Archive for the ‘Space’ Category

Total/Partial Eclipse of the Sun

The eclipse is August 21, 2017 (see below for times).

A solar eclipse in which the moon passes between the sun and us.  Those of us in California will see a partial eclipse.  If you wish to see a total eclipse, head on up to Salem, Oregon.

Never look directly at the sun without appropriate eye protection. One way to safely view an eclipse of the sun including direct viewing is with eclipse glasses. Eclipse glasses are available from Amazon from about $8.00 to $18.00; also from Walmart online.

Partial eclipse in Sacramento begins 9:02 am and ends 11:39 am with maximum 10:17 am.
Total eclipse in Salem, Oregon begins 9:05 am and ends 11:37 am with maximum 10:18 am.

Check out NASA’s Eyes Eclipse 2017 Web Application. “In this interactive, web-based 3D simulation, you can click anywhere on the Earth to preview your view of the August 21st, 2017 total eclipse.” On the right under Explore the 2017 Solar Eclipse click Launch Interactive.

Watch the online with NASA’s Eclipse Live Streaming.

Eta Aquarids Meteor Shower 2017

On May 5 and 6 (peak), 2017 before dawn, is the Eta Aquariids meteor shower.

The Eta Aquariids meteor shower is debris from Halley’s Comet.

The best time to watch these meteors is in the early morning hours, before the beginning of morning twilight (see below).

Give yourself at least an hour of viewing time for watching as there will be lulls. Remember that it may take up to 20 minutes for your eyes to adjust to the dark.

Some meteors may fly in the dark hour before dawn for a few days before and after May 5/6.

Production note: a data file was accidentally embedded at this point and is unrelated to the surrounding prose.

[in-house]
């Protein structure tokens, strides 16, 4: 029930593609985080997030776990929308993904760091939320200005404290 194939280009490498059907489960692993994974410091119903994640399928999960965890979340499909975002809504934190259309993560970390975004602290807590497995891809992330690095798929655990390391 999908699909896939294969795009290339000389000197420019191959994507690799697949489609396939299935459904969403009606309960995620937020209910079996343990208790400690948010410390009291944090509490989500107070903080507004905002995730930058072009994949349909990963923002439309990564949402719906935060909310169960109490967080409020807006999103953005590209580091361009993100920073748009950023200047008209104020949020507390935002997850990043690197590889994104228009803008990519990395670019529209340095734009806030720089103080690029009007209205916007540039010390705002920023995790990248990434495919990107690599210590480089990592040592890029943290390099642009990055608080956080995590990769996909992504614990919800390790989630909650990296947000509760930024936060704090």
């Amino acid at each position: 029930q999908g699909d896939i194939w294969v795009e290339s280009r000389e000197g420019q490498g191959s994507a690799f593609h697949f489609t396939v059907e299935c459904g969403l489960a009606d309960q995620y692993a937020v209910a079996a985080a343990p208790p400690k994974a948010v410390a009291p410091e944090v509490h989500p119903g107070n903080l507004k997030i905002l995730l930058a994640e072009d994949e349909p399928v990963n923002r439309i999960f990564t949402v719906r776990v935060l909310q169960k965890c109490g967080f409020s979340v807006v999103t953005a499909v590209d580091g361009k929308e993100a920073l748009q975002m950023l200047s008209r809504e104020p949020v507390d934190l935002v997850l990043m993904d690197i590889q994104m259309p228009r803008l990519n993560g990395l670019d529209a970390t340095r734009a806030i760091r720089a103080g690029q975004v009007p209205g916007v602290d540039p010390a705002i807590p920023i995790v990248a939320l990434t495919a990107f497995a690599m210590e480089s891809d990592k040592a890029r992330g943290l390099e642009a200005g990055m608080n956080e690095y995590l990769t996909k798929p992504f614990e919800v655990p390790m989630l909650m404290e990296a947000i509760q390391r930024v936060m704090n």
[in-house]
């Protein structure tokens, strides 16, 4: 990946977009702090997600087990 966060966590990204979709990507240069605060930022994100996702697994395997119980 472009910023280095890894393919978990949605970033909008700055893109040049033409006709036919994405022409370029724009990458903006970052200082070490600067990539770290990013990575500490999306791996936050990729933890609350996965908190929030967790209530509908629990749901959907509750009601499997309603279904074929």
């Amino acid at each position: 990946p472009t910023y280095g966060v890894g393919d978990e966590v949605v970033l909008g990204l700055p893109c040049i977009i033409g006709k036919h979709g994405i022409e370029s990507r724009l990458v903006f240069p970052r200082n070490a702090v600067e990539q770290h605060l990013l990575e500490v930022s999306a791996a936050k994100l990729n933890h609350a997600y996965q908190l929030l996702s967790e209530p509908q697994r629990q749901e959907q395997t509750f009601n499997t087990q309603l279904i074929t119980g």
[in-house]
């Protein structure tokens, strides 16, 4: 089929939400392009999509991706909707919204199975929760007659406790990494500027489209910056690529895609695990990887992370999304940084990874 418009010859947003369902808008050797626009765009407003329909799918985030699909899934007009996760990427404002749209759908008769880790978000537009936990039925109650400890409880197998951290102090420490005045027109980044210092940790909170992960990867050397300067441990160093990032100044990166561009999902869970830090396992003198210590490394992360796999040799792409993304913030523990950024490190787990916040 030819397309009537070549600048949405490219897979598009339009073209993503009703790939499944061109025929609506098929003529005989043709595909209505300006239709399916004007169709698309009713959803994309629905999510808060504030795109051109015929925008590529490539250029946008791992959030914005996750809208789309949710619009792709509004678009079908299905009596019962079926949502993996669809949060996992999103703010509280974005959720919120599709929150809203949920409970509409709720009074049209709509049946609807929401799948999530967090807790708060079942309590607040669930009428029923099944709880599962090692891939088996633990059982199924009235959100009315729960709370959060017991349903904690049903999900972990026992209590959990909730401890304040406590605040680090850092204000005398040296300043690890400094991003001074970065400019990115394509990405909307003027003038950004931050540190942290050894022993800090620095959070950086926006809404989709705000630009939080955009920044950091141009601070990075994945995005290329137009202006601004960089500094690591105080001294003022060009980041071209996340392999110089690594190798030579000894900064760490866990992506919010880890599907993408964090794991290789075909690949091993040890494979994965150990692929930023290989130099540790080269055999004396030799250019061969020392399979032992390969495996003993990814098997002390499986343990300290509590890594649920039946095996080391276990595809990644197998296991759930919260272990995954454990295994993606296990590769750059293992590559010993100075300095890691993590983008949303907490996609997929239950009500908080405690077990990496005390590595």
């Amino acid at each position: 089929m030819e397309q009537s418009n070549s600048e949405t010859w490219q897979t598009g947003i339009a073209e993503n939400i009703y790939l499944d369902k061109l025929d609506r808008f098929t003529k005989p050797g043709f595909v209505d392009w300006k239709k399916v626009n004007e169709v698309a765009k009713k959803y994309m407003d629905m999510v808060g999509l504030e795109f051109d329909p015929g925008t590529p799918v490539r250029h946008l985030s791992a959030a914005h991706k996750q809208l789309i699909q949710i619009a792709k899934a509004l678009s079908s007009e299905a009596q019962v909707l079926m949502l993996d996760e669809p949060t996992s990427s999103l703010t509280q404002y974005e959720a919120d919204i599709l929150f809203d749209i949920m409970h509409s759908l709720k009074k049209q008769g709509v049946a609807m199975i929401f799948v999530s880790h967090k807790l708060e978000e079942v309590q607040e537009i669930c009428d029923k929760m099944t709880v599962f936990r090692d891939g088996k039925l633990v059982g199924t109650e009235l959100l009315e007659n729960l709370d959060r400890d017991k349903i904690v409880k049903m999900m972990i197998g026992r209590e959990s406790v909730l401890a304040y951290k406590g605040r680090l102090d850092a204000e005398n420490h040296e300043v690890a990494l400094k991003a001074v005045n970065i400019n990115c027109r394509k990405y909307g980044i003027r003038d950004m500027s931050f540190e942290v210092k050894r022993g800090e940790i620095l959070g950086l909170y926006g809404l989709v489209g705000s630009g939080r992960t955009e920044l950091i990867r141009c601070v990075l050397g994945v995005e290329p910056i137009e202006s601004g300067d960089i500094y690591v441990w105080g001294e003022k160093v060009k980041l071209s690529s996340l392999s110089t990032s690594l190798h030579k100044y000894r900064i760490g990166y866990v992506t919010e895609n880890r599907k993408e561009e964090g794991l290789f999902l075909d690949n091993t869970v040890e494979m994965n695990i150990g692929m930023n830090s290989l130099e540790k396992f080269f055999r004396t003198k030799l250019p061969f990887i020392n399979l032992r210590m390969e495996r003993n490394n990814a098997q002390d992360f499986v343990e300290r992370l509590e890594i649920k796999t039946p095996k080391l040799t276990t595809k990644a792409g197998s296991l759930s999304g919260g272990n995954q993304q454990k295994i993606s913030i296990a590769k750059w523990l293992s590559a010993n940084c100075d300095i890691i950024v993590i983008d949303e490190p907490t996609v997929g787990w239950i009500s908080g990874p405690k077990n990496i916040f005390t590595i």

May 4 — morning twilight: 4:24 AM
May 5 — morning twilight: 4:22 AM
May 6 — morning twilight: 4:21 AM
May 7 — morning twilight: 4:19 AM

Supermoon

supermoonIf you wish to make an apple pie truly from scratch, you must first invent the universe. — Carl Sagan

Supermoons, most of us can’t detect the difference between a supermoon and a regular full moon, using just our eyes. Finely tuned instruments or composite images do show that a supermoon is indeed closer to Earth and thus bigger than an ordinary full moon. Therefore, if we can’t see that a supermoon actually appears larger in the sky, we notice the increased brightness of the supermoon.
Supermoons bring the highest and lowest tides, they follow the date of full moon by a day or two.

The supermoon event happens Sunday November 13 and Monday the 14th.
The best time to observe the supermoon is when the moon is near the horizon during either moonrise or moonset; allegedly, Monday is best. …

Sunday Evening, Nov. 13 — Moonrise — 4:47 pm
Monday Morning, Nov. 14 — Moonset — 6:42 am
Monday Evening, Nov. 14 — Moonrise — 5:34 pm
Tuesday Morning, Nov. 15 — Moonset — 7:54 am

In the beginning the Universe was created. This has made a lot of people very angry and has been widely regarded as a bad move. — Douglas Adams

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